If you enter some studios in Europe you get indeed that impression as the women are always in the majority. However most of the famous yogis in India were, and still are men. A change can be seen also in the west though: You can even find exclusive yoga classes for men, who don’t feel comfortable being the only guy in a class, or enjoy a practice especially designed for their bodies’ needs.
More and more professional athletes, like football and basketball players admit to owe their extreme capabilities on the field or a prolonged career to a regular yoga practice. Some sports clubs even added yoga teachers to their team.
In the United States there are yoga classes for veterans and yoga has become a regular practice in male (and women’s) prisons with tremendous outcome. So you see, even the ‘tough guys’ get on the mat.

As you could read, most of the misconceptions spin around a) yoga is only for certain people and conclusively b) has to look a certain way. Both are fundamentally wrong.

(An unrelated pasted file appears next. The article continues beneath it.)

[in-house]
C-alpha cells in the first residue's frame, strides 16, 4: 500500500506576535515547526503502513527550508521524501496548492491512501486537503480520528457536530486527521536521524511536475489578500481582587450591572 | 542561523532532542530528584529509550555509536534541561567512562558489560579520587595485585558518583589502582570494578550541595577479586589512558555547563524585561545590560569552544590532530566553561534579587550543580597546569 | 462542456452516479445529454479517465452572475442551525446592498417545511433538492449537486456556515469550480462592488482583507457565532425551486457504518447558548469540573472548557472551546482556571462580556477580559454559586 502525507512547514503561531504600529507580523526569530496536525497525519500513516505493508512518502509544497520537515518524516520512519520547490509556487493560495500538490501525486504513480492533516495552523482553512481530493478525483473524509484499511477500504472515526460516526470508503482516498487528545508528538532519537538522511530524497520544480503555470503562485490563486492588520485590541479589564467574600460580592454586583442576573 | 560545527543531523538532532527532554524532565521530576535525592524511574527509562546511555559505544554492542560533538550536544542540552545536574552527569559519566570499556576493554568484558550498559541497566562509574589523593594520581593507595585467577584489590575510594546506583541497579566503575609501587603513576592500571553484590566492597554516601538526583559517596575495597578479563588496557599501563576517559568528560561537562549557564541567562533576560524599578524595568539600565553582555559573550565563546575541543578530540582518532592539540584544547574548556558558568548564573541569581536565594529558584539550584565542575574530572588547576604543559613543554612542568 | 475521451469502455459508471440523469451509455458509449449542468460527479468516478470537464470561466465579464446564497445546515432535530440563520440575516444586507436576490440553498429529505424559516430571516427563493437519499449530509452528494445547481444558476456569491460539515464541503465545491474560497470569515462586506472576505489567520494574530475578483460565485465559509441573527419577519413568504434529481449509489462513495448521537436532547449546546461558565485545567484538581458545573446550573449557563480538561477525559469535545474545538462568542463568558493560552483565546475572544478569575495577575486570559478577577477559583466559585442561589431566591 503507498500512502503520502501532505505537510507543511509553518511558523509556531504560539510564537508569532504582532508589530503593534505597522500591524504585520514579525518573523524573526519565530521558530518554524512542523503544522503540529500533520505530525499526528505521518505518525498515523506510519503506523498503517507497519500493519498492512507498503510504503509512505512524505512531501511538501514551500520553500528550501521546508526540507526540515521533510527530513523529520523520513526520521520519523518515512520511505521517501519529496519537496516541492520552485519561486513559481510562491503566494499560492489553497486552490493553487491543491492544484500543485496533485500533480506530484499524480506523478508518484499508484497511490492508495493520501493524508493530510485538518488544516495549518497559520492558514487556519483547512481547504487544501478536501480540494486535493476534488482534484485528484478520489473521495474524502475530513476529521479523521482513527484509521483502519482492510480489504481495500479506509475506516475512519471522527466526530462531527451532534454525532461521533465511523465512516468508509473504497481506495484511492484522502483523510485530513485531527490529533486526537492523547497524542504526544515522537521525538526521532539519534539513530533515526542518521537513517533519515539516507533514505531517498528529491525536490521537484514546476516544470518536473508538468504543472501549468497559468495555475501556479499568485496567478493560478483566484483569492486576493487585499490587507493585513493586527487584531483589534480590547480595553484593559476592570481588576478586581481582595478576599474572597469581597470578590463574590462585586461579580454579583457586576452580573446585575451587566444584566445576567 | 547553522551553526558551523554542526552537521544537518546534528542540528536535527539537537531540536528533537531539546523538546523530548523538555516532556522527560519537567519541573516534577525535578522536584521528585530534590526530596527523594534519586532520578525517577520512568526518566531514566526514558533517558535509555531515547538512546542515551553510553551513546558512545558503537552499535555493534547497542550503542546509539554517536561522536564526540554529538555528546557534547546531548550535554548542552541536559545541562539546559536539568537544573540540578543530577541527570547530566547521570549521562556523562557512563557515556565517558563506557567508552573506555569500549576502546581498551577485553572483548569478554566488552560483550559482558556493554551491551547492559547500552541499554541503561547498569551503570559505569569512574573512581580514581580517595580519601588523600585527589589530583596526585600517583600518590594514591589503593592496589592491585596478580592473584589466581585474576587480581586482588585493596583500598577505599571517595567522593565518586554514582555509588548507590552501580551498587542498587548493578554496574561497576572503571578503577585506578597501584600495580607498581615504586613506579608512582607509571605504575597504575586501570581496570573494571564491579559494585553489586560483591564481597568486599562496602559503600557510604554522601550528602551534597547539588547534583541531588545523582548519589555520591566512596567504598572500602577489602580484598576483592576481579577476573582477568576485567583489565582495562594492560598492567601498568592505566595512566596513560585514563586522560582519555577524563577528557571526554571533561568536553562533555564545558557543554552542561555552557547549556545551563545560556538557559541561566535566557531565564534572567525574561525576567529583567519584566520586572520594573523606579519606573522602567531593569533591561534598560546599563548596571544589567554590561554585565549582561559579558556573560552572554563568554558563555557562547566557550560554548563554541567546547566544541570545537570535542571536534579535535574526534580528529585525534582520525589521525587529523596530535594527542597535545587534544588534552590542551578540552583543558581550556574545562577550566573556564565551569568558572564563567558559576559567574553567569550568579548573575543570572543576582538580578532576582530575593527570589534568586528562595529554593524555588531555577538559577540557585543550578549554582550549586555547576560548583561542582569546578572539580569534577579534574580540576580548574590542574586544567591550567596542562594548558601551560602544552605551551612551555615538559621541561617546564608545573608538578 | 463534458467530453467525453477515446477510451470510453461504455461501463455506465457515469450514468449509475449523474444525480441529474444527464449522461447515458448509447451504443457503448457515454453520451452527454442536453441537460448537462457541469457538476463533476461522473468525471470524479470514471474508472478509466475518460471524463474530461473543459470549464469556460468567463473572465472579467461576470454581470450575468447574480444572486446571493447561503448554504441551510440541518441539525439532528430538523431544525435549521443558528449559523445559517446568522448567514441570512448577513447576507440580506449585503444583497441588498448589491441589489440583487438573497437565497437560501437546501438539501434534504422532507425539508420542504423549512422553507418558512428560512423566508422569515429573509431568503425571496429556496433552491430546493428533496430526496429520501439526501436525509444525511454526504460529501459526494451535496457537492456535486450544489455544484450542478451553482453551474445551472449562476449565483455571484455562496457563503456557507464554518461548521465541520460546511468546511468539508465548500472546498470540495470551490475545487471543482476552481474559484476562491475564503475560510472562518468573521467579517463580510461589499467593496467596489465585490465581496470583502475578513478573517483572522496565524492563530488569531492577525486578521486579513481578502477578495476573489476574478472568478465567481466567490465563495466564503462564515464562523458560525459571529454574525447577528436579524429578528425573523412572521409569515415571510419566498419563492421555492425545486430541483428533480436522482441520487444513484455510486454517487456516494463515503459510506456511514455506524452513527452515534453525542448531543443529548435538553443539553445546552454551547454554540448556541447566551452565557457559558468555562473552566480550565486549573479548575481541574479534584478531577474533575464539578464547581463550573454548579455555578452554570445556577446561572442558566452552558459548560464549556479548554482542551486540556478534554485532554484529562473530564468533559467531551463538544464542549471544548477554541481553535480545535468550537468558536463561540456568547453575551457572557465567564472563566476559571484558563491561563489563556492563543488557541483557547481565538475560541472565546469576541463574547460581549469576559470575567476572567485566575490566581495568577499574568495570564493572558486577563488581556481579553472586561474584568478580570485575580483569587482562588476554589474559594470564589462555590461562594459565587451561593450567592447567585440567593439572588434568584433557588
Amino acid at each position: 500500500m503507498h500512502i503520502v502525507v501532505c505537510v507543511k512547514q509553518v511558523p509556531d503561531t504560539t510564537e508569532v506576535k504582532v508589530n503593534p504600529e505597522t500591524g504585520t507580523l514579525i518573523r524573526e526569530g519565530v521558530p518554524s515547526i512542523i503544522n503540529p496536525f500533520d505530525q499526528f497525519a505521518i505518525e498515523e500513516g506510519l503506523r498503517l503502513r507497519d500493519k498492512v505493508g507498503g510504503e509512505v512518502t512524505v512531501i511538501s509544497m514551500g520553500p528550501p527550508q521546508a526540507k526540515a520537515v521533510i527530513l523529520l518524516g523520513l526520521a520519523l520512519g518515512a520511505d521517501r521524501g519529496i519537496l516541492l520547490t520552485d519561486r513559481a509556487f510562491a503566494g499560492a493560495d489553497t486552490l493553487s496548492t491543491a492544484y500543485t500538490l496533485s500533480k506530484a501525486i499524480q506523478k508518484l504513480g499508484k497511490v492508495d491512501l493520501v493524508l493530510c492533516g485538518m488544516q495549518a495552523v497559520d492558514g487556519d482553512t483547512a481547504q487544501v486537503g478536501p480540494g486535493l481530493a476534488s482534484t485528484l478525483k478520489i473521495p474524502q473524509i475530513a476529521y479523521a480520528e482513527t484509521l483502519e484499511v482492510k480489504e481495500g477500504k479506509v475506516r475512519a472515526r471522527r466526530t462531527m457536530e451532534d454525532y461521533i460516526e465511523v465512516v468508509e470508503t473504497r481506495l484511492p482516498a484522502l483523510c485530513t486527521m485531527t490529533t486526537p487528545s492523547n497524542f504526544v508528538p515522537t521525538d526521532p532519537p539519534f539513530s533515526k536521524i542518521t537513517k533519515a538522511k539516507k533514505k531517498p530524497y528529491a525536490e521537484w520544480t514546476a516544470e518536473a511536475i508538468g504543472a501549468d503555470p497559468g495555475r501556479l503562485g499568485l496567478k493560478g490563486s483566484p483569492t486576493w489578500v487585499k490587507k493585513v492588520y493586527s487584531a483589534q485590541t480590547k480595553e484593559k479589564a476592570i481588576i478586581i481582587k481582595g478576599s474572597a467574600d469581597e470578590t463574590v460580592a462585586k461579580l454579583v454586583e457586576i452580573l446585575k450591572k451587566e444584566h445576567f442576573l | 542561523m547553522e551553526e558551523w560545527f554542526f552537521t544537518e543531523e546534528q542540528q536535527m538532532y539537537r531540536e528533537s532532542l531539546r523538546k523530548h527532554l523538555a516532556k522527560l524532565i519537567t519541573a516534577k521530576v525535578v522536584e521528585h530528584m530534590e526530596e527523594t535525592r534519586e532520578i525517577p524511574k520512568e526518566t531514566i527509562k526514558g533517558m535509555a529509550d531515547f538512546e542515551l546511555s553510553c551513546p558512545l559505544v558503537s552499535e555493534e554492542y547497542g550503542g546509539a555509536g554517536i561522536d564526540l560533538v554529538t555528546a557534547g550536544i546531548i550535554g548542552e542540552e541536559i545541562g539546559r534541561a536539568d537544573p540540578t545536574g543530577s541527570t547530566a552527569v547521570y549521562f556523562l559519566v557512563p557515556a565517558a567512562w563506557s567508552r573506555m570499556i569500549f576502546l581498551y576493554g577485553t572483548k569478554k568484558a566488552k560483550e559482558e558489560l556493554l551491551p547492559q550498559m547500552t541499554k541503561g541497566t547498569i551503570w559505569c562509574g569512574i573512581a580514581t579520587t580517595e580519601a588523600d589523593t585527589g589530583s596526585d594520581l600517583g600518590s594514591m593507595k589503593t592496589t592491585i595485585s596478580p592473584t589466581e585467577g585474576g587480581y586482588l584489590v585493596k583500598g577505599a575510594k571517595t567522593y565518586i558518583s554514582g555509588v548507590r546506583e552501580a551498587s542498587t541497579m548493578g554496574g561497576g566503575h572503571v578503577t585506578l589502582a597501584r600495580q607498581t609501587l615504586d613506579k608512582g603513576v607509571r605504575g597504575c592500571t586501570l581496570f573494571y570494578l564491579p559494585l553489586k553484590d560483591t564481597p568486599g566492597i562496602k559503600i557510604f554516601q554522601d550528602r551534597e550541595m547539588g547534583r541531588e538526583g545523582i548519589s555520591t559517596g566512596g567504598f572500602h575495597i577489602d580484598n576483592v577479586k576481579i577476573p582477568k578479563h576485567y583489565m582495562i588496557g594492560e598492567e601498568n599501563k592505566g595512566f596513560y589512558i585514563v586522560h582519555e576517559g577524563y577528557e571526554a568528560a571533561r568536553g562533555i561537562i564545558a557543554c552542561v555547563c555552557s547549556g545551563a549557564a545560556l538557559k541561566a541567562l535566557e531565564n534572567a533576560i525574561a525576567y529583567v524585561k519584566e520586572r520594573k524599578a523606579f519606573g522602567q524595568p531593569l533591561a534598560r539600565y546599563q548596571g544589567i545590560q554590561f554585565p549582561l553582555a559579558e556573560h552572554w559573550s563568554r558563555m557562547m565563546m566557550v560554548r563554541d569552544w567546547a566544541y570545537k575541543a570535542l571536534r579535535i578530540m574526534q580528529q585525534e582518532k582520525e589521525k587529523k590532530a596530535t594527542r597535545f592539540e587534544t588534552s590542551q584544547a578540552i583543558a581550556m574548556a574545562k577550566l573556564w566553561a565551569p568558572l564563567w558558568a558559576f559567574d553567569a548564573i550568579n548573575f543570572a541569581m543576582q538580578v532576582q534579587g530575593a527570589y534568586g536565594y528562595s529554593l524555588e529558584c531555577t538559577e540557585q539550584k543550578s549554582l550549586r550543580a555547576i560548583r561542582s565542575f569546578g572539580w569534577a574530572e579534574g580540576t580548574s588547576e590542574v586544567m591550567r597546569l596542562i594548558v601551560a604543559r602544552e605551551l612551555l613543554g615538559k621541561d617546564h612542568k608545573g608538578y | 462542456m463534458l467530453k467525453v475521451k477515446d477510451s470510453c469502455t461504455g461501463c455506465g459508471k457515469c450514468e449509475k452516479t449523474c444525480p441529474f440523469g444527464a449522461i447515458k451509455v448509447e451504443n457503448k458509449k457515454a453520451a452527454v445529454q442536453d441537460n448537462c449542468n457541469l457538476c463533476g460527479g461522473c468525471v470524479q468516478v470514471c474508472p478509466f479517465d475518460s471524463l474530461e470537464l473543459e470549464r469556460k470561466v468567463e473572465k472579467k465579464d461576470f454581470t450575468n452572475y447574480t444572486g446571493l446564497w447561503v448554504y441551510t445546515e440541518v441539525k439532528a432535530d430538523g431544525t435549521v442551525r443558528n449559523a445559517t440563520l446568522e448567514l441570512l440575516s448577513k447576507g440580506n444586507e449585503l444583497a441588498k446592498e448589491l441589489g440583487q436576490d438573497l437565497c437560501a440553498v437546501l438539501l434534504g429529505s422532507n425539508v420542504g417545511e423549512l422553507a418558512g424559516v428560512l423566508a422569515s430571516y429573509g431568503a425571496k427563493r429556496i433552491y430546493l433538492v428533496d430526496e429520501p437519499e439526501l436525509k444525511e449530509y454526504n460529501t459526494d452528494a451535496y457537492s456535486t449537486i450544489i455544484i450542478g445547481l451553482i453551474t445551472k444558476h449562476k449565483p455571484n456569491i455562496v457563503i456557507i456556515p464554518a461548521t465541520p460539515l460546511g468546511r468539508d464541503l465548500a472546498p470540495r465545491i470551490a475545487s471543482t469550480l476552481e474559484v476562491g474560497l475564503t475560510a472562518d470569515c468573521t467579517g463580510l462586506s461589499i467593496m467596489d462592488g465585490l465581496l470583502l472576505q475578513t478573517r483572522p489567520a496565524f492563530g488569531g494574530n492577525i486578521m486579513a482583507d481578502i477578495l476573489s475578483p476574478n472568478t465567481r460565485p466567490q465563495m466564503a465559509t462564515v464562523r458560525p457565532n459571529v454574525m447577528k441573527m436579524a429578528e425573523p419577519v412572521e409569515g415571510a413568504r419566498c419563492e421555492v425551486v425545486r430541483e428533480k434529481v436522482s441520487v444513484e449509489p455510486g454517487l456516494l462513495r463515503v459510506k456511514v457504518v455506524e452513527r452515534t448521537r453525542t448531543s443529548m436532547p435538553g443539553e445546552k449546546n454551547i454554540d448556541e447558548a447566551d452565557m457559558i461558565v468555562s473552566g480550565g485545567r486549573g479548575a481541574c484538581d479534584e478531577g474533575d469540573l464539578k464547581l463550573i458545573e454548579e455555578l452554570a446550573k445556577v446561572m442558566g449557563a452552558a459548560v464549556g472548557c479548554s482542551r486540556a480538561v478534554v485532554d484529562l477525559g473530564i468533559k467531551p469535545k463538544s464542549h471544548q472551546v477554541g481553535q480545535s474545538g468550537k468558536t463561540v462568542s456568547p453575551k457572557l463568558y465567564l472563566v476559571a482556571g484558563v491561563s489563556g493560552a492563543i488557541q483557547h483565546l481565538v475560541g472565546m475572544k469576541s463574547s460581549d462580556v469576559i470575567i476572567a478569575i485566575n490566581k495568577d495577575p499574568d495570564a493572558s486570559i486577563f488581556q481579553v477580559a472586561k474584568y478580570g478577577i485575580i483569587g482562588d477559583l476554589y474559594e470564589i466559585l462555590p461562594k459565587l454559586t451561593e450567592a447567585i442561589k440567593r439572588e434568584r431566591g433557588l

So go out there and make a start today. Ignore the pictures you see on social media, and make the experience for yourself. Yoga means something different for everyone and every yogi feels something different in each and every pose. Find out what you are feeling and don’t care about the rest.

By Eva Flammensbeck

Eva FlammensbeckEva has been working in the traditional media and digital sector for the last 10 years in Germany and in the UK. Until in early 2017 she quit her job and went to India to follow her passion in yoga and meditation. Now she is travelling through Asia with her boyfriend and working as a copywriter and yoga teacher and is doing some volunteer work in between. All this while tasting lots of new delicious food and writing about it.